Vaclav Havel at 70: A 'Fairy Tale Story'

Vaclav Havel, photographed on his 70th birthday during a visit to Slovakia. i i

Vaclav Havel, photographed on his 70th birthday during a visit to Slovakia. Samuel Kubani/AFP/Getty Images hide caption

itoggle caption Samuel Kubani/AFP/Getty Images
Vaclav Havel, photographed on his 70th birthday during a visit to Slovakia.

Vaclav Havel, photographed on his 70th birthday during a visit to Slovakia.

Samuel Kubani/AFP/Getty Images

Vaclav Havel, the dissident Czech playwright who became president of his country after the Velvet Revolution and the demise of the Soviet Union, reflects on his eventful life and times.

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SCOTT SIMON, host:

In a world in which revolutionary leaders are often firebrands, Vaclav Havel was quiet, a playwright who seemed to use words to shed light, not spark heat. As his Velvet Revolution challenged Czechoslovakia's communist regime in 1989, he told Western reporters...

Mr. VACLAV HAVEL (Playwright): Now we are in time when there are beginnings of real opposition in our country. And this opposition is based on openly expressed sympathy of a part of society. Perhaps what will happen in the next time and in next minutes, hours, days, weeks, I don't know, of course. But I feel that something has to change in our country.

SIMON: Communist regime came down bloodlessly and Vaclav Havel, who had been more famous as a playwright and political prisoner than activist, became the president of Czechoslovakia. Mr. Havel has spent eight weeks this winter as an artist in residence at Columbia University. He spoke with students, had dialogues with other famous public figures, including Bill Clinton, George Soros and Milos Forman, and went to a couple of hockey games. He told me it was a thrill.

Mr. HAVEL: It was first time when I see NHL live, not only in TV, and for me it was a very interesting thing. It was big show. Those players were able to do unbelievable things. And half of them were Czechs.

SIMON: At the age of 70, there is gray spreading into Vaclav Havel's signature mustache and a huskiness in his voice that may linger from lung cancer surgery. While he's been at Columbia, the Untitled Theatre Company has presented Vaclav Havel's plays. He wrote "The Conspirators" while in prison in 1971, smuggling it out of the country by handing it to a German agent in a men's room.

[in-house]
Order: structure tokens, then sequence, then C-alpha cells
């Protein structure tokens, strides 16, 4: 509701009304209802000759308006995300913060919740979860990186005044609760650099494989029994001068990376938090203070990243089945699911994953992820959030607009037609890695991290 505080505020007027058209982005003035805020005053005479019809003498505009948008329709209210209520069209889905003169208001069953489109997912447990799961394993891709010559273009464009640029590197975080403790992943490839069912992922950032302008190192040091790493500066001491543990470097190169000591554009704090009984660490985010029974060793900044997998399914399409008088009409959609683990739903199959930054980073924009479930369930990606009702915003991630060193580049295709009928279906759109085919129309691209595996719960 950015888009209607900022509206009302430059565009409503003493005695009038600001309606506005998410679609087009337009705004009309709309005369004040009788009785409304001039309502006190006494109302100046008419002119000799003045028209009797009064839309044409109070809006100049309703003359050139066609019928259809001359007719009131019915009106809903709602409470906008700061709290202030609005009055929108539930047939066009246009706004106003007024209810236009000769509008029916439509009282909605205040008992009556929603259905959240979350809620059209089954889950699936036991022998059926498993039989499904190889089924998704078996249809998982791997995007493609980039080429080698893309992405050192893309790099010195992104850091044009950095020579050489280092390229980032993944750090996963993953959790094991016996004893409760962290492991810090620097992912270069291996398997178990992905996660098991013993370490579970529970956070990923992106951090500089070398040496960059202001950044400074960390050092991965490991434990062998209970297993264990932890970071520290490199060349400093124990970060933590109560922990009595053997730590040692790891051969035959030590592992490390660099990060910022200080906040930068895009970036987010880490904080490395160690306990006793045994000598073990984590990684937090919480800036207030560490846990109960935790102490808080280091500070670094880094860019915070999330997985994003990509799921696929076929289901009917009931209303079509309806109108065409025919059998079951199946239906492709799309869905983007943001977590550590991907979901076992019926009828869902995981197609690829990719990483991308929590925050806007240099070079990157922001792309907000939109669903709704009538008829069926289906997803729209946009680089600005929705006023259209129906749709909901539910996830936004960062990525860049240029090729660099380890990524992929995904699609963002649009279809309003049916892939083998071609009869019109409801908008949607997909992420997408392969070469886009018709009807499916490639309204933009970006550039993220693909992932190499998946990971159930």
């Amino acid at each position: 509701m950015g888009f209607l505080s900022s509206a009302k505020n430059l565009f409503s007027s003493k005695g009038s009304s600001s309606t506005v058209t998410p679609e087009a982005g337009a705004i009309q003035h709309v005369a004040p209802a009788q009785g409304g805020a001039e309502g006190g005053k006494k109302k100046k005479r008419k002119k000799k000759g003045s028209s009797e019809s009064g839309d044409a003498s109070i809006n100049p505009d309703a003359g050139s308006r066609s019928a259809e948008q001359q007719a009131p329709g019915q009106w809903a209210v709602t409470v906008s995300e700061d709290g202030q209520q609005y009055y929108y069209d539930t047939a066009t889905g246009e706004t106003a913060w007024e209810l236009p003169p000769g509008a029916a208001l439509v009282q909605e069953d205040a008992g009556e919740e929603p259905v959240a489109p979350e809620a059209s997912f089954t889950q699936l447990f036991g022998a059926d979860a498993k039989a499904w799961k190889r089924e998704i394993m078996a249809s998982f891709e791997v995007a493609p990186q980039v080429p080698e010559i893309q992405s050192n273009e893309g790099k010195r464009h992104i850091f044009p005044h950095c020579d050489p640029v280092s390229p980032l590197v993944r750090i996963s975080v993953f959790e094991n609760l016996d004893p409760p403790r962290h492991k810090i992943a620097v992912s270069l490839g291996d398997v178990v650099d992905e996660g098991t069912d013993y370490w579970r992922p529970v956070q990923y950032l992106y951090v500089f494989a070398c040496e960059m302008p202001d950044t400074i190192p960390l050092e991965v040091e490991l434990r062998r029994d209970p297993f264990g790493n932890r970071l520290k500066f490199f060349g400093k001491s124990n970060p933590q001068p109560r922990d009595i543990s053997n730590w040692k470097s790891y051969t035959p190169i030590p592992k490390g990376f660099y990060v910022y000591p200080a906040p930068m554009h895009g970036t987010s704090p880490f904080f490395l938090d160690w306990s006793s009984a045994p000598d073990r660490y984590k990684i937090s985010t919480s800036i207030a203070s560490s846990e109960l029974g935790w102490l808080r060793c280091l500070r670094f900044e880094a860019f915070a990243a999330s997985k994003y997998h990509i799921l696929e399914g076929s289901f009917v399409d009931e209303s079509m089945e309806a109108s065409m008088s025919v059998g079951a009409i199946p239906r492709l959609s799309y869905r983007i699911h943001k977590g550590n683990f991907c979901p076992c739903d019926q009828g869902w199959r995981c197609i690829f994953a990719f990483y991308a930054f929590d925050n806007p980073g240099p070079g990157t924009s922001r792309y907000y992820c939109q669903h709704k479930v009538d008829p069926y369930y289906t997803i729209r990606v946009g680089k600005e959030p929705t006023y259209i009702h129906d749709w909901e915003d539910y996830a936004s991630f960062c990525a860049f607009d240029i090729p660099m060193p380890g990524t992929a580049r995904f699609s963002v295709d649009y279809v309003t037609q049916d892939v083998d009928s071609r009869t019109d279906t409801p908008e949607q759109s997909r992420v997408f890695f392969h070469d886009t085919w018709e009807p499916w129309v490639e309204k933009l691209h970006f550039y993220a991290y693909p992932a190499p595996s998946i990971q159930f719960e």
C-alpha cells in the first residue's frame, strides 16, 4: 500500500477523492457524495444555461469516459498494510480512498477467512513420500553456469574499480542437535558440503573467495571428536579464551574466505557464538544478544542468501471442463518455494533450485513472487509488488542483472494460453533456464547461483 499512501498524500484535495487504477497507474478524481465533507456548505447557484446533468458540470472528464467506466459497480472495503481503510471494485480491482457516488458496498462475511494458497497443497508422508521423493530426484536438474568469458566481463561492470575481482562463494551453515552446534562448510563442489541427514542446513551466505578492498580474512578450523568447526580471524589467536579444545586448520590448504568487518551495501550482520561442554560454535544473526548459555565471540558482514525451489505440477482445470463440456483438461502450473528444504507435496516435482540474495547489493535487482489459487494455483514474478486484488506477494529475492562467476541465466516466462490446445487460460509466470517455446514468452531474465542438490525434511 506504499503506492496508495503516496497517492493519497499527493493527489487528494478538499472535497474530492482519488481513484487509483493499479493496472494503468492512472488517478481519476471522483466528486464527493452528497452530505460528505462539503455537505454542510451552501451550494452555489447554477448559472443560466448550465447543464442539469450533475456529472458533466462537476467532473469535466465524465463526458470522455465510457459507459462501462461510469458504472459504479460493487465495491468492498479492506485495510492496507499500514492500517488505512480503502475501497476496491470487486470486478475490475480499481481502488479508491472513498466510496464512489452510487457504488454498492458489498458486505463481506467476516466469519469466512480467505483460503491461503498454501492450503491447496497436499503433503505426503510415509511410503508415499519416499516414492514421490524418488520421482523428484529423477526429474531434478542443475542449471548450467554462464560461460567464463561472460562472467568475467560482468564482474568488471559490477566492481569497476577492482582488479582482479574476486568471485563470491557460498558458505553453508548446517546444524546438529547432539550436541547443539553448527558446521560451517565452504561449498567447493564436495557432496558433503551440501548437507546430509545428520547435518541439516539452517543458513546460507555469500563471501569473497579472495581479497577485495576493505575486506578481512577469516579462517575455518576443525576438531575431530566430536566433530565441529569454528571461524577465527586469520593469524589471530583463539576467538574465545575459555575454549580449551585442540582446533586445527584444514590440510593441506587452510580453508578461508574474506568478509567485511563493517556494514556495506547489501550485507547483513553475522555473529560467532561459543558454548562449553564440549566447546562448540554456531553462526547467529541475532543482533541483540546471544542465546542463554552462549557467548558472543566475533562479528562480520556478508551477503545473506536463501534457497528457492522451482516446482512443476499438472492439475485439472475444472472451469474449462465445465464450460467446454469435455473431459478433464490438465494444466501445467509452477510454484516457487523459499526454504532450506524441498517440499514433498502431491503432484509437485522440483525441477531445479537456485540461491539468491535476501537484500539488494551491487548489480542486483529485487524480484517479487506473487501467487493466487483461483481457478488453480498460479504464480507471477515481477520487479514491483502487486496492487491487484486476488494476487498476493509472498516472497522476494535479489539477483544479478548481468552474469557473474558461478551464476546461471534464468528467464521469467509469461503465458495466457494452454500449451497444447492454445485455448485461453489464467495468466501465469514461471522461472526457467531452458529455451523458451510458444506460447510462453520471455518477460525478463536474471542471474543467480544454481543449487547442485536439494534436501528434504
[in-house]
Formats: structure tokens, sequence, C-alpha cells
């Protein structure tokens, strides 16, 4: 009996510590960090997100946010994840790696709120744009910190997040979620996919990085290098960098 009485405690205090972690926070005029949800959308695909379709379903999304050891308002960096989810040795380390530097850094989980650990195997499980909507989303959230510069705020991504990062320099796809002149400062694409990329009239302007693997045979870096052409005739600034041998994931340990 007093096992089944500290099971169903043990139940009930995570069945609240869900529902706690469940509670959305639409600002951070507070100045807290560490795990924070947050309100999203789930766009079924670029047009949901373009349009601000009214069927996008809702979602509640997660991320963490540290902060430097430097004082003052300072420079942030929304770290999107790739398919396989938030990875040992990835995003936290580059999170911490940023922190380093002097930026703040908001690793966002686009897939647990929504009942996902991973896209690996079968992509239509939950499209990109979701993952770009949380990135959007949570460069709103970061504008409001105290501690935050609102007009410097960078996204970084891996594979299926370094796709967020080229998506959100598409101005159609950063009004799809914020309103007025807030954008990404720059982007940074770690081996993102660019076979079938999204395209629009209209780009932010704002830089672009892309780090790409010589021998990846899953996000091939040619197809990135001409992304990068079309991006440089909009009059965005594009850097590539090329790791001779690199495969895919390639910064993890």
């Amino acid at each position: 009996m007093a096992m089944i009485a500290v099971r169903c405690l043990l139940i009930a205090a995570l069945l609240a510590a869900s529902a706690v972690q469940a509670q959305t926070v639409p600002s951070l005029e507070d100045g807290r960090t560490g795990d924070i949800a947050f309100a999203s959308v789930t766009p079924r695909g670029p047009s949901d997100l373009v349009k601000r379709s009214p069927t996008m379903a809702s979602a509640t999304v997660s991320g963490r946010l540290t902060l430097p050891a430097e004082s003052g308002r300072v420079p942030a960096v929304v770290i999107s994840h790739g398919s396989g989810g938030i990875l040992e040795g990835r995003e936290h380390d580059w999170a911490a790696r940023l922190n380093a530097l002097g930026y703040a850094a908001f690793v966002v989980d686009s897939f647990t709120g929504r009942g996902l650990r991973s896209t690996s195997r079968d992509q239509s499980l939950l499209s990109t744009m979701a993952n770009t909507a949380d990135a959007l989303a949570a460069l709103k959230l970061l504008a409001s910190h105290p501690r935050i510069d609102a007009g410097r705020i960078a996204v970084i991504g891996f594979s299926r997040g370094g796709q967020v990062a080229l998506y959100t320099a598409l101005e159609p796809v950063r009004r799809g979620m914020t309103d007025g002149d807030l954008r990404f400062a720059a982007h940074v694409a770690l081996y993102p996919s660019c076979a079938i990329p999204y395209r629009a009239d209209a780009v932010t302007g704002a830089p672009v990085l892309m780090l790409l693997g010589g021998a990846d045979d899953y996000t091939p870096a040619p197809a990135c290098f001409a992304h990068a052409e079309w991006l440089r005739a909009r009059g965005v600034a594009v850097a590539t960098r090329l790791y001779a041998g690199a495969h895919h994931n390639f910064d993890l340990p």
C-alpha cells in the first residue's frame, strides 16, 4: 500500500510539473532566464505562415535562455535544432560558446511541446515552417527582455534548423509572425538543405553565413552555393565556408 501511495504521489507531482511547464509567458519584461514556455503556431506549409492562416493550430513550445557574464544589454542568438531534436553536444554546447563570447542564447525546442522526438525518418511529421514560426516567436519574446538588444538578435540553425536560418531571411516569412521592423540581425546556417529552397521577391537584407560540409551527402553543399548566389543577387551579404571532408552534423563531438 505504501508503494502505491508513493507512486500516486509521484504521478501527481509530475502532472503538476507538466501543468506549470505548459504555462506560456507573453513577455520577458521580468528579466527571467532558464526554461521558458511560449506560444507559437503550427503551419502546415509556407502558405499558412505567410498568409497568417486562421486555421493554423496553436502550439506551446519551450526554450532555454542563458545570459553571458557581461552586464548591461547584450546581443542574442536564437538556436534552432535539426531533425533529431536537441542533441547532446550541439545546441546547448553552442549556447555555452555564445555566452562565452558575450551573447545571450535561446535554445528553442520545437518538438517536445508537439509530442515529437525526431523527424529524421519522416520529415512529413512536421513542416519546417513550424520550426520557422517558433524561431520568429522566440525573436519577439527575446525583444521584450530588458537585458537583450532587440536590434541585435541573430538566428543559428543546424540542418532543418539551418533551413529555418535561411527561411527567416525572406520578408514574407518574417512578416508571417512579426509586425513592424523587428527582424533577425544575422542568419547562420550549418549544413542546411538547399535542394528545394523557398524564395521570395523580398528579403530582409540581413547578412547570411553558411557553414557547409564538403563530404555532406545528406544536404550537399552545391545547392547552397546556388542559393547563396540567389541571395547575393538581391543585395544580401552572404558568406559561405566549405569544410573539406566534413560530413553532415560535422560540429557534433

In that play, people surrounding the democratic leader plot a coup to preserve their democracy, they say, from being overthrown by a charismatic tyrant. Thirty-five years after he wrote "The Conspirators," he says through interpreter Veronica Tukarova(ph), the play surprised him.

Mr. HAVEL: (Through translator) And I actually never liked that play, and I even persecuted the play in some ways. I didn't want it to be performed. And it was performed here in New York in some apartment theater and it was played in an excellent way. And it worked for the audience as if the play was written yesterday. It was perfectly relevant and the audience was capable of finding in it their own world. So the answer to their own questions.

So what I am saying is that the play should be smarter than the author is. It should have new significance, new meanings; it should provoke new associations with every new audience in every new place.

SIMON: But by now, Vaclav Havel's had a larger audience as a politician than a playwright. He notices that sometimes when he uses a pen, even a telephone, people take it as some kind of souvenir.

Mr. HAVEL: (Through translator) Due to particular historical situations, I became a sort of mythological figure and my life became a fairytale story. And n some respects it, of course, makes my life easier but it also makes it much more difficult, because sometimes it feels that it is a role for somebody who is already no longer alive.

And the distress, the pressure is that I will do something or that a person like me would do something that does not fit the role. But of course what I meant is that I am not as nice as my own story is.

SIMON: Vaclav Havel is one of the world's best-known rock fans. He was jailed for defending the band Plastic People of the Universe, and wrote that the band embodied life's intrinsic desire to express itself freely in its own authentic and sovereign way, which has been called a good definition of both democracy and rock and roll.

We asked him to suggest a song to end this interview. He said Lou Reed's "Perfect Day."

(Soundbite of song, "Perfect Day")

Mr. LOU REED (Singer): (Singing) Just a summer's day, drink Sangria in the park, then later when it gets dark we go home. Just a perfect day, feed animals in the zoo...

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